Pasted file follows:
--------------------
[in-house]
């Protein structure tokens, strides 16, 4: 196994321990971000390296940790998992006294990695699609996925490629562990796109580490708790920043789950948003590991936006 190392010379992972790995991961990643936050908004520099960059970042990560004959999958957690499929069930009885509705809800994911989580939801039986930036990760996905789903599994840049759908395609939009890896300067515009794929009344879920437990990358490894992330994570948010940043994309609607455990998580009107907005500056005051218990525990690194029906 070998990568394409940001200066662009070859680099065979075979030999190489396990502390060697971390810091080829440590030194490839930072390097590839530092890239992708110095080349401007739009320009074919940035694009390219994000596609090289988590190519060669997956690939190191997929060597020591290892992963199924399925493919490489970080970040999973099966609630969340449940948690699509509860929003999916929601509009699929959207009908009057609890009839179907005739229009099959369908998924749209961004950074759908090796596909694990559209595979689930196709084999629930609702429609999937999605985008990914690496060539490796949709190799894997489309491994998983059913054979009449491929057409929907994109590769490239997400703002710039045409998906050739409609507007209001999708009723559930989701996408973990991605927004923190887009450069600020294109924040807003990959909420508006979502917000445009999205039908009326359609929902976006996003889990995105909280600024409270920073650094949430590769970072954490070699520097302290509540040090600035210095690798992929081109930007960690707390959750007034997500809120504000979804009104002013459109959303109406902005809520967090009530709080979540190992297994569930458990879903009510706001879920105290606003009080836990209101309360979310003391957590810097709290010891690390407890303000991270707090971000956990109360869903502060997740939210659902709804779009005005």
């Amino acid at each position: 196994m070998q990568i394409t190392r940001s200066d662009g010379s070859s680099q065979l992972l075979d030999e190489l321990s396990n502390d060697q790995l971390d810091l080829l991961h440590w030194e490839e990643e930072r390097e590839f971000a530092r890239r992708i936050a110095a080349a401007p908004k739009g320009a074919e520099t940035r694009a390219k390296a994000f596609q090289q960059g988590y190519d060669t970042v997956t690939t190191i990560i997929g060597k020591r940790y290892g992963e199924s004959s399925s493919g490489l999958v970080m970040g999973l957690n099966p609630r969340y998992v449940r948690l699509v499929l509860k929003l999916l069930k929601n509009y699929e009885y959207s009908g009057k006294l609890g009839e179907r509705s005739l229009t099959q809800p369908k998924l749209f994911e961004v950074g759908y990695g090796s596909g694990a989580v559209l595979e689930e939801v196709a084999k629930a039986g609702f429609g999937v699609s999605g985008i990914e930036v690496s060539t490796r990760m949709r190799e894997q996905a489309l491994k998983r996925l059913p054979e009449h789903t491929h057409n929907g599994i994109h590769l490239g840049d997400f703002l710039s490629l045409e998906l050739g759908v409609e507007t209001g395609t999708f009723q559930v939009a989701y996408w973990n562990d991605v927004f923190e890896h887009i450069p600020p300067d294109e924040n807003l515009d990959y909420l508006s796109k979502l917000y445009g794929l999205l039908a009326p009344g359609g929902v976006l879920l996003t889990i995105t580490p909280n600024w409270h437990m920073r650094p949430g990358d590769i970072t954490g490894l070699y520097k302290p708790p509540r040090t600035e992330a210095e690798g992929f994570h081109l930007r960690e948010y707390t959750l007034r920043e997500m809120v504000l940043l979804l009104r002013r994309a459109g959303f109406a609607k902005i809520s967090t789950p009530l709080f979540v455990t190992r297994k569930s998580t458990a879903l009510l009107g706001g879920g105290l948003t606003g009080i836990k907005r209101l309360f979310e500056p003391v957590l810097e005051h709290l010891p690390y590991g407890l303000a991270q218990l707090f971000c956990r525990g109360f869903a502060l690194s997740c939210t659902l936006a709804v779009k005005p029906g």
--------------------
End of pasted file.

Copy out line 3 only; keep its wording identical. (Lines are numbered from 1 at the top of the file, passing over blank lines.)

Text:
């Amino acid at each position: 196994m070998q990568i394409t190392r940001s200066d662009g010379s070859s680099q065979l992972l075979d030999e190489l321990s396990n502390d060697q790995l971390d810091l080829l991961h440590w030194e490839e990643e930072r390097e590839f971000a530092r890239r992708i936050a110095a080349a401007p908004k739009g320009a074919e520099t940035r694009a390219k390296a994000f596609q090289q960059g988590y190519d060669t970042v997956t690939t190191i990560i997929g060597k020591r940790y290892g992963e199924s004959s399925s493919g490489l999958v970080m970040g999973l957690n099966p609630r969340y998992v449940r948690l699509v499929l509860k929003l999916l069930k929601n509009y699929e009885y959207s009908g009057k006294l609890g009839e179907r509705s005739l229009t099959q809800p369908k998924l749209f994911e961004v950074g759908y990695g090796s596909g694990a989580v559209l595979e689930e939801v196709a084999k629930a039986g609702f429609g999937v699609s999605g985008i990914e930036v690496s060539t490796r990760m949709r190799e894997q996905a489309l491994k998983r996925l059913p054979e009449h789903t491929h057409n929907g599994i994109h590769l490239g840049d997400f703002l710039s490629l045409e998906l050739g759908v409609e507007t209001g395609t999708f009723q559930v939009a989701y996408w973990n562990d991605v927004f923190e890896h887009i450069p600020p300067d294109e924040n807003l515009d990959y909420l508006s796109k979502l917000y445009g794929l999205l039908a009326p009344g359609g929902v976006l879920l996003t889990i995105t580490p909280n600024w409270h437990m920073r650094p949430g990358d590769i970072t954490g490894l070699y520097k302290p708790p509540r040090t600035e992330a210095e690798g992929f994570h081109l930007r960690e948010y707390t959750l007034r920043e997500m809120v504000l940043l979804l009104r002013r994309a459109g959303f109406a609607k902005i809520s967090t789950p009530l709080f979540v455990t190992r297994k569930s998580t458990a879903l009510l009107g706001g879920g105290l948003t606003g009080i836990k907005r209101l309360f979310e500056p003391v957590l810097e005051h709290l010891p690390y590991g407890l303000a991270q218990l707090f971000c956990r525990g109360f869903a502060l690194s997740c939210t659902l936006a709804v779009k005005p029906g």